The creative process began through numerous exchanges between the artists, mostly casual chitchats which developed into insightful reflections over time. Thoughts and experiences with loved ones, memories of the seemingly insignificant, fears about mortality, afterthoughts about deaths; such are ideas that grew and are sifted out, laying the ground for artistic collaboration and cumulating into the pieces presented
Documentations of these conversations were made throughout the creative process, of which parts are presented in an accompanying blog/publication as text or images. With a conscious effort made at the start to avoid working with a theme, this exhibition offers a glimpse into an unique approach of collaborative making – the artists responded extensively and candidly on random subjects raised, thereby slowly drawing out potentially real concerns of the artists’ practice.
Despite similar ideas behind their works, the two artists’ practices are diverse, with PG working with found objects and Tze Yang working in representational oil painting. The juxtaposition between the two artists’ working processes promises an unusual yet enlightening art viewing experience for visitors.
1. What, in your opinion, is the relevance between “found objects” and “representational oil painting” in coming together for a single art exhibition in “That’s All There Is”?
Tze Yang: The relevance is how different the two artistic mediums are perceived to be, especially in today’s contemporary art scene. There’s a common perception of representational painting being very old school and found objects being very contemporary. While we both have very different ways of working, we are both driven by similar motivations in our artistic practices. These similarities in our world views and attitudes to life are what make us friends in the first place too.
The difference in medium is only a difference in the first hand impressions of the works; we hope the works bring across similar thoughts and emotions when viewed together.
2. Since both your artworks are inspired from the art of everyday living (and particularly the dull-er aspects of everyday life), how can visitors still be charmed by the display of your art?
Tze Yang: These things we have chosen to make work about are far from undesirable and redundant to us! Perhaps an old storeroom or a messy dinner table look undesirable on the surface, but the greatest value in such things are the stories they hold; the rich personal histories about the people around us who possessed or lived with these objects that are worth cherishing.
These are the important bits of life we are inspired to make art from. And we hope that in investing that tremendous amount of emotion and effort into the seemingly dull things of life can spark a connection with a viewer; to alter a way of seeing the world perhaps.
3. Can you tell us what oil painting is, and a brief story behind why you choose to express yourself and your artwork in this form?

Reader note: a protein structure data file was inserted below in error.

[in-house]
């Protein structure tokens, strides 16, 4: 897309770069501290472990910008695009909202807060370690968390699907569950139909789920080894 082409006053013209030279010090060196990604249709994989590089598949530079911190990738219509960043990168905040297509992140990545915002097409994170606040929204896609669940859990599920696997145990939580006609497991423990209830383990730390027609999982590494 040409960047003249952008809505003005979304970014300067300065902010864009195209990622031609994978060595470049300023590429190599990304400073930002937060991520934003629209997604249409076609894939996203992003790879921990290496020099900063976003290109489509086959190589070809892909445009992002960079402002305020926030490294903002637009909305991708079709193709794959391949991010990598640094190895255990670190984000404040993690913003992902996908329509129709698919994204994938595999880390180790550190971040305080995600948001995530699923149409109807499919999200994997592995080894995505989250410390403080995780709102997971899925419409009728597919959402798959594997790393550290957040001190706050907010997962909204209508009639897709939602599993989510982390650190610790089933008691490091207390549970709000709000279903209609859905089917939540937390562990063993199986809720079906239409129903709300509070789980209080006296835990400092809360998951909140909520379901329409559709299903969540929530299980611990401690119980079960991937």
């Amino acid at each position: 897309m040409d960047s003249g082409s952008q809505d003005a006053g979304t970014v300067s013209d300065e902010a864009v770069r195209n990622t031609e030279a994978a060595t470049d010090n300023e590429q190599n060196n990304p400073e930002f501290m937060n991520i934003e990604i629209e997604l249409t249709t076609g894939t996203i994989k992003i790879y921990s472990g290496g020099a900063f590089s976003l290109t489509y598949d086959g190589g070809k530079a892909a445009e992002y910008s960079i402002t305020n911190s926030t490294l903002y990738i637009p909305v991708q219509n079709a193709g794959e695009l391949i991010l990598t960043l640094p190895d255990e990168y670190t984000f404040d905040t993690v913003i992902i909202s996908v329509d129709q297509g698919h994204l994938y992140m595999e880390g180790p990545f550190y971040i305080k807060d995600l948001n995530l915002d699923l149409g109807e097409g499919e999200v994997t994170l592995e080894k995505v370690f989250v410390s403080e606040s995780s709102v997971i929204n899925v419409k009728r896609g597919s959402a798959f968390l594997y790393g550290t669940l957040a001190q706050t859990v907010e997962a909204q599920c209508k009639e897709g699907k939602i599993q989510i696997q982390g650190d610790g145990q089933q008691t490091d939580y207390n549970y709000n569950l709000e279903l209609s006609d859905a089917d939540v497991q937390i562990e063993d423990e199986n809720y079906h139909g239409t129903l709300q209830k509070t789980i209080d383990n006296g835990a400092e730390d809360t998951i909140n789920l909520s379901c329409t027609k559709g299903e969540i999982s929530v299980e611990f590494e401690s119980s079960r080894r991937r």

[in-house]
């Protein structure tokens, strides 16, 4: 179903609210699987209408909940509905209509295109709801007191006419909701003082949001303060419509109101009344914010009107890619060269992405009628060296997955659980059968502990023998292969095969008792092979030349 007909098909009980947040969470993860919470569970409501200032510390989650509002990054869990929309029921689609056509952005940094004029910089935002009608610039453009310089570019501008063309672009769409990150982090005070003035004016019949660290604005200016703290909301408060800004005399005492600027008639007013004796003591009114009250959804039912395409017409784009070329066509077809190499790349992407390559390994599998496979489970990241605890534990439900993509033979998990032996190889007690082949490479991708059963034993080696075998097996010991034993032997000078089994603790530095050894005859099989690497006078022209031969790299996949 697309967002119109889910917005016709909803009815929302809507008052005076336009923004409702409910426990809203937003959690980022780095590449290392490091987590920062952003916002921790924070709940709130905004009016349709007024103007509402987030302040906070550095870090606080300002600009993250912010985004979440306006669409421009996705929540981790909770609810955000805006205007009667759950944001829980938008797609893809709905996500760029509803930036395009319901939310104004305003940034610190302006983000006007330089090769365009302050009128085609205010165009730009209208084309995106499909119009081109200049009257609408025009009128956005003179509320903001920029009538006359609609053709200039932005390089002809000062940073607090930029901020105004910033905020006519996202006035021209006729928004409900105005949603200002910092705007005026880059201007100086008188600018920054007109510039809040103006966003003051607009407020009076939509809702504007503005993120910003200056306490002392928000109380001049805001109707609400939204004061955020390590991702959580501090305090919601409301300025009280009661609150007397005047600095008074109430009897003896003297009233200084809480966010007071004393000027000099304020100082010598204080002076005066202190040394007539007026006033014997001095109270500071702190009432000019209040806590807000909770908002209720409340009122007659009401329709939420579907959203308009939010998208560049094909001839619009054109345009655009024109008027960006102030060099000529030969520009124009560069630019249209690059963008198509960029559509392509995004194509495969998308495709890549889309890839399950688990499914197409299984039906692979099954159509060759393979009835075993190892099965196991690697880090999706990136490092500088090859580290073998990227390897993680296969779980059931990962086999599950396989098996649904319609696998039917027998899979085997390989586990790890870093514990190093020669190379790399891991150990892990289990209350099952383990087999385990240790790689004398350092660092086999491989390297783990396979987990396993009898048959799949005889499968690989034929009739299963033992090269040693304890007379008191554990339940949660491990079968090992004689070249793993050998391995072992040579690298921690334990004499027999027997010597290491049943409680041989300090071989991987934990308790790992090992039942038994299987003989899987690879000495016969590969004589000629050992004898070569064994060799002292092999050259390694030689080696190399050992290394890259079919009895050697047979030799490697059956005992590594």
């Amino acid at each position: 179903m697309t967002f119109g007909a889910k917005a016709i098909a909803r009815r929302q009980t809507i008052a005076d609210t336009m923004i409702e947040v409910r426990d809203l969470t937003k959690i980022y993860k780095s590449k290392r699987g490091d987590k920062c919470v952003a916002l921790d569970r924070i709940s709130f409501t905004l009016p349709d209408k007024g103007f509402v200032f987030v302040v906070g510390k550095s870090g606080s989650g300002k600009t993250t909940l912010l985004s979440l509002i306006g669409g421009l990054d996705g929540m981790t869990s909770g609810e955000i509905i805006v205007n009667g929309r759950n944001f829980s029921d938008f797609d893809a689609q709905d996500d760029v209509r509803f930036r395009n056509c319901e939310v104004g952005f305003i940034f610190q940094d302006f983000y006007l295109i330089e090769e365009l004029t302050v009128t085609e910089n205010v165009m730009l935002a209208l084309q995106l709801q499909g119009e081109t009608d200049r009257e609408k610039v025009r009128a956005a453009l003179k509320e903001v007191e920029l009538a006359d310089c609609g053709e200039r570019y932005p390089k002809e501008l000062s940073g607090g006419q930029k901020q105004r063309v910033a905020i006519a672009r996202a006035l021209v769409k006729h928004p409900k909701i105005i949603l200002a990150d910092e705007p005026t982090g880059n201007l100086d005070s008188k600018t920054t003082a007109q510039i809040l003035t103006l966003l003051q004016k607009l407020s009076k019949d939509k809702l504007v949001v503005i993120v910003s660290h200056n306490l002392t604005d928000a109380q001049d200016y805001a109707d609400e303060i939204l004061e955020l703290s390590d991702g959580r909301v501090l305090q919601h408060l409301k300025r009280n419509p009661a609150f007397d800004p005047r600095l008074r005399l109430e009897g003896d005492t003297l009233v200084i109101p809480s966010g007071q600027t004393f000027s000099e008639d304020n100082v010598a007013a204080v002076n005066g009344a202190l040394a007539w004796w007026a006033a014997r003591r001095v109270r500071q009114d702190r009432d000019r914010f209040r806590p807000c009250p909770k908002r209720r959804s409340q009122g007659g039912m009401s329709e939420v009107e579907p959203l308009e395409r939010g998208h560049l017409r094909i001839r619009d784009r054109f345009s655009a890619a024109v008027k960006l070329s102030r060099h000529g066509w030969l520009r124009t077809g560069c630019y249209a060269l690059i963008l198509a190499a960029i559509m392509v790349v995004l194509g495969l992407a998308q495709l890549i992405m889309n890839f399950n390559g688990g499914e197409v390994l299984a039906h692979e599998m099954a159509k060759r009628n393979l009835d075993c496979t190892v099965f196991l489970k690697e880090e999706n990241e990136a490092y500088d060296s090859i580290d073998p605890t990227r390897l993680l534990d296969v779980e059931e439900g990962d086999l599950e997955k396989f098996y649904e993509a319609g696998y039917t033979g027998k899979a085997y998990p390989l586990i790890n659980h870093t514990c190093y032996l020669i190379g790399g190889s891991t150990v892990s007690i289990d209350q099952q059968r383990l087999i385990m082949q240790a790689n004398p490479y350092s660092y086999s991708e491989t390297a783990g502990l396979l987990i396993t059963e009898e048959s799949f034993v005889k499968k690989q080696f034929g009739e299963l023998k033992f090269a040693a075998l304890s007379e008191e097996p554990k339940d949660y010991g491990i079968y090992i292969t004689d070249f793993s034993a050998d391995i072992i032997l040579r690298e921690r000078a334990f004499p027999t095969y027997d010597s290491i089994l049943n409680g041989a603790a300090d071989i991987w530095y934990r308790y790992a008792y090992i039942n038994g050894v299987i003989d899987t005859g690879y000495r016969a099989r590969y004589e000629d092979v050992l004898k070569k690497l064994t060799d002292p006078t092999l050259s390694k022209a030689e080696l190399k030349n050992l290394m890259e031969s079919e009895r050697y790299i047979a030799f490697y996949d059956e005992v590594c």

Tze Yang: Oil painting is coloured muck mixed with oil and spread onto a canvas. That’s what it really is in the crudest sense. The rest is up to each individual painter to choose how he or she would want to manipulate these materials. The possibilities are endless.
For myself, I have chosen the path of representational painting. Perhaps it is because I like to express myself directly. I don’t like to beat around the bush. I like to express things directly. Or at least I try my best to. That’s a wall, so I will paint it for what it is because I think it is beautiful.
Yet, painting is never straightforward, and I enjoy that irony. The attempt at being direct with a tool that can never be direct. My works often get interpreted in so many different ways that I feel so free to express whatever I want and no one will ever know my true intent. (And sometimes I don’t either)
4. How do you juggle both being an undergraduate student and being an artist, in terms of time management and having to switch between two different disciplines?
Tze Yang: It’s really like everyone else with a part time job while schooling, except mine is a full time job with no beginning and end; art is a full time job you never stop doing, even if it’s lying in bed thinking about it. I keep a timetable in my mind of the things to accomplish so that I carve out at least a few hours every few days to work on my paintings. At this point painting is no longer a relaxing “art jamming” session. It’s an integral part of life I have come to depend on. It can be very difficult at times, and the obstacles are plenty.
But I am glad I feel a great sense of accomplishment from painting. In terms of being an undergraduate student, I try my best to take modules that are relevant to my interests as a person. I must say I appreciate how much I have learned in school as tough as it gets sometimes, and how all these things I have learned change the way I see things and in turn affect my artistic practice.
5. Dream big: Where do you foresee your art to be displayed at 5 years from today?
Tze Yang: I hope to be able to show in the major art centers in the region, like Yogyakarta or Bangkok. But to be honest the showing isn’t as important as how the work evolves and improves in 5 years time. And also whether I would be able to do art full-time, or part-time while working as a dishwasher at a kopitiam… Those are the bigger challenges.